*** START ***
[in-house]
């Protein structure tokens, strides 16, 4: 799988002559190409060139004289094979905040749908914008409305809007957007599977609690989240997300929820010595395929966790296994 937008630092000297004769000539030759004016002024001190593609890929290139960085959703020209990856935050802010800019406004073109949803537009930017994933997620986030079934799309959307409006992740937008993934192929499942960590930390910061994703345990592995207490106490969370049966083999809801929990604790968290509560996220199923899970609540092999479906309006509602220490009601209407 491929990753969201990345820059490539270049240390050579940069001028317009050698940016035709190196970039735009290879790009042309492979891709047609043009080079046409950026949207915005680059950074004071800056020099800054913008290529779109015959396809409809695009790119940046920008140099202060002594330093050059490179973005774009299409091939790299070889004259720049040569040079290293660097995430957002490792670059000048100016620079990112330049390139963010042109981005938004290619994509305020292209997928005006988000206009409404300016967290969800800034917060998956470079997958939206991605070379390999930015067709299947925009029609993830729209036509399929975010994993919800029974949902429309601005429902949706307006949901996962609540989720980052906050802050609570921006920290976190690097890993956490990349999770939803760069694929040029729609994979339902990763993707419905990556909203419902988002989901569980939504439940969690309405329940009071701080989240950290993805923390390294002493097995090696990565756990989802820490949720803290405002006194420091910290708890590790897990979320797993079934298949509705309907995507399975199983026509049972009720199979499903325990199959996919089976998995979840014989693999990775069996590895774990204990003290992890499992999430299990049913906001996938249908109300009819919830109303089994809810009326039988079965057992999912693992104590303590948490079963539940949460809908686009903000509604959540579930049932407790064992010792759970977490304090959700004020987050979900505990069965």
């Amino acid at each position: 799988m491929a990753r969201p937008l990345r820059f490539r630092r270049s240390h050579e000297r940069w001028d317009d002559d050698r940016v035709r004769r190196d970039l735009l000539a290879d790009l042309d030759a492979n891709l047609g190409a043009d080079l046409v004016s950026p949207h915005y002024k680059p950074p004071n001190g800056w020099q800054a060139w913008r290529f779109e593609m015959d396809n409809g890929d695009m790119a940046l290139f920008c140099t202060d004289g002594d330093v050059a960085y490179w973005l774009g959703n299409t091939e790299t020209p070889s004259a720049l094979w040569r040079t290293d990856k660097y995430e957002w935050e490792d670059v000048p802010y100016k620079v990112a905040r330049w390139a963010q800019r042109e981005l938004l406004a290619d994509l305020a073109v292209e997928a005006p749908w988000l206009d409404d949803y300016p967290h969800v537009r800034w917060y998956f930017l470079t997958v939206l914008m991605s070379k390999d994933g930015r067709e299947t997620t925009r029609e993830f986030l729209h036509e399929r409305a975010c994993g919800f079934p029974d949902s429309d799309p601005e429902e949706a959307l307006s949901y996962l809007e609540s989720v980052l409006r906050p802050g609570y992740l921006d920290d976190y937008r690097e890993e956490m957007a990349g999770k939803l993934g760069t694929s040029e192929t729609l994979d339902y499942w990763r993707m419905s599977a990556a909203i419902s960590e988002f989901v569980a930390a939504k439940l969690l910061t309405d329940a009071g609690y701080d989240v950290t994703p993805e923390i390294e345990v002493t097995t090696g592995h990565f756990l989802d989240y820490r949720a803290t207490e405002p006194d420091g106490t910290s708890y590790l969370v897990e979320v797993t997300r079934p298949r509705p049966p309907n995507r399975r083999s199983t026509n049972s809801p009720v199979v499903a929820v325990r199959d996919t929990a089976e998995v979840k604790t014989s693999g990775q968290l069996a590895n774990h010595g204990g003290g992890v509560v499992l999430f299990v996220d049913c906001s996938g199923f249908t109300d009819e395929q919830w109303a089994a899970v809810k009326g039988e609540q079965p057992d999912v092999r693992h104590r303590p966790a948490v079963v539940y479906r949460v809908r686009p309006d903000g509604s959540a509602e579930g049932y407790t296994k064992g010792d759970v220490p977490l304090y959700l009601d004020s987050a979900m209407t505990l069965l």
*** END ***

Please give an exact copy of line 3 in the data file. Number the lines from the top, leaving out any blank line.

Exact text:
């Amino acid at each position: 799988m491929a990753r969201p937008l990345r820059f490539r630092r270049s240390h050579e000297r940069w001028d317009d002559d050698r940016v035709r004769r190196d970039l735009l000539a290879d790009l042309d030759a492979n891709l047609g190409a043009d080079l046409v004016s950026p949207h915005y002024k680059p950074p004071n001190g800056w020099q800054a060139w913008r290529f779109e593609m015959d396809n409809g890929d695009m790119a940046l290139f920008c140099t202060d004289g002594d330093v050059a960085y490179w973005l774009g959703n299409t091939e790299t020209p070889s004259a720049l094979w040569r040079t290293d990856k660097y995430e957002w935050e490792d670059v000048p802010y100016k620079v990112a905040r330049w390139a963010q800019r042109e981005l938004l406004a290619d994509l305020a073109v292209e997928a005006p749908w988000l206009d409404d949803y300016p967290h969800v537009r800034w917060y998956f930017l470079t997958v939206l914008m991605s070379k390999d994933g930015r067709e299947t997620t925009r029609e993830f986030l729209h036509e399929r409305a975010c994993g919800f079934p029974d949902s429309d799309p601005e429902e949706a959307l307006s949901y996962l809007e609540s989720v980052l409006r906050p802050g609570y992740l921006d920290d976190y937008r690097e890993e956490m957007a990349g999770k939803l993934g760069t694929s040029e192929t729609l994979d339902y499942w990763r993707m419905s599977a990556a909203i419902s960590e988002f989901v569980a930390a939504k439940l969690l910061t309405d329940a009071g609690y701080d989240v950290t994703p993805e923390i390294e345990v002493t097995t090696g592995h990565f756990l989802d989240y820490r949720a803290t207490e405002p006194d420091g106490t910290s708890y590790l969370v897990e979320v797993t997300r079934p298949r509705p049966p309907n995507r399975r083999s199983t026509n049972s809801p009720v199979v499903a929820v325990r199959d996919t929990a089976e998995v979840k604790t014989s693999g990775q968290l069996a590895n774990h010595g204990g003290g992890v509560v499992l999430f299990v996220d049913c906001s996938g199923f249908t109300d009819e395929q919830w109303a089994a899970v809810k009326g039988e609540q079965p057992d999912v092999r693992h104590r303590p966790a948490v079963v539940y479906r949460v809908r686009p309006d903000g509604s959540a509602e579930g049932y407790t296994k064992g010792d759970v220490p977490l304090y959700l009601d004020s987050a979900m209407t505990l069965l």